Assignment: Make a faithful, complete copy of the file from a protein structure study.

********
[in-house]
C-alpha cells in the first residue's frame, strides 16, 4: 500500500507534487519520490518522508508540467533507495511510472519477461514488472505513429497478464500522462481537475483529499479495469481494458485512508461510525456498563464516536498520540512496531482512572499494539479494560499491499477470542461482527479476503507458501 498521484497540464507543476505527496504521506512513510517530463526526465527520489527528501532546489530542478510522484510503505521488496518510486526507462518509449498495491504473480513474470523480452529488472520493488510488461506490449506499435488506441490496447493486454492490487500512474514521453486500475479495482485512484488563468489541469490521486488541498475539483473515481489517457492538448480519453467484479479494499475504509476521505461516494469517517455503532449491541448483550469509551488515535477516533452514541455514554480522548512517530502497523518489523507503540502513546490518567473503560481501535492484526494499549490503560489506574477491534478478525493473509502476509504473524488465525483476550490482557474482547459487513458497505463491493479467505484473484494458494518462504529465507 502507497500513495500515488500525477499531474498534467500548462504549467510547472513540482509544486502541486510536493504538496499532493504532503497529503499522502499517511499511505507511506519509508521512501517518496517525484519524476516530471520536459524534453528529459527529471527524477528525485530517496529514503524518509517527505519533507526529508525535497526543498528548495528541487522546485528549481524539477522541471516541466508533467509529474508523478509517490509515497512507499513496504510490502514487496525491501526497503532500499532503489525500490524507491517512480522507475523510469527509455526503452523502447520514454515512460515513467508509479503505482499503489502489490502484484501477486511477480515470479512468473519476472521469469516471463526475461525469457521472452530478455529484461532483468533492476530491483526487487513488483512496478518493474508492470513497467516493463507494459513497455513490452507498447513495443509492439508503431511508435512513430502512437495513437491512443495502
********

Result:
[in-house]
C-alpha cells in the first residue's frame, strides 16, 4: 500500500507534487519520490518522508508540467533507495511510472519477461514488472505513429497478464500522462481537475483529499479495469481494458485512508461510525456498563464516536498520540512496531482512572499494539479494560499491499477470542461482527479476503507458501 498521484497540464507543476505527496504521506512513510517530463526526465527520489527528501532546489530542478510522484510503505521488496518510486526507462518509449498495491504473480513474470523480452529488472520493488510488461506490449506499435488506441490496447493486454492490487500512474514521453486500475479495482485512484488563468489541469490521486488541498475539483473515481489517457492538448480519453467484479479494499475504509476521505461516494469517517455503532449491541448483550469509551488515535477516533452514541455514554480522548512517530502497523518489523507503540502513546490518567473503560481501535492484526494499549490503560489506574477491534478478525493473509502476509504473524488465525483476550490482557474482547459487513458497505463491493479467505484473484494458494518462504529465507 502507497500513495500515488500525477499531474498534467500548462504549467510547472513540482509544486502541486510536493504538496499532493504532503497529503499522502499517511499511505507511506519509508521512501517518496517525484519524476516530471520536459524534453528529459527529471527524477528525485530517496529514503524518509517527505519533507526529508525535497526543498528548495528541487522546485528549481524539477522541471516541466508533467509529474508523478509517490509515497512507499513496504510490502514487496525491501526497503532500499532503489525500490524507491517512480522507475523510469527509455526503452523502447520514454515512460515513467508509479503505482499503489502489490502484484501477486511477480515470479512468473519476472521469469516471463526475461525469457521472452530478455529484461532483468533492476530491483526487487513488483512496478518493474508492470513497467516493463507494459513497455513490452507498447513495443509492439508503431511508435512513430502512437495513437491512443495502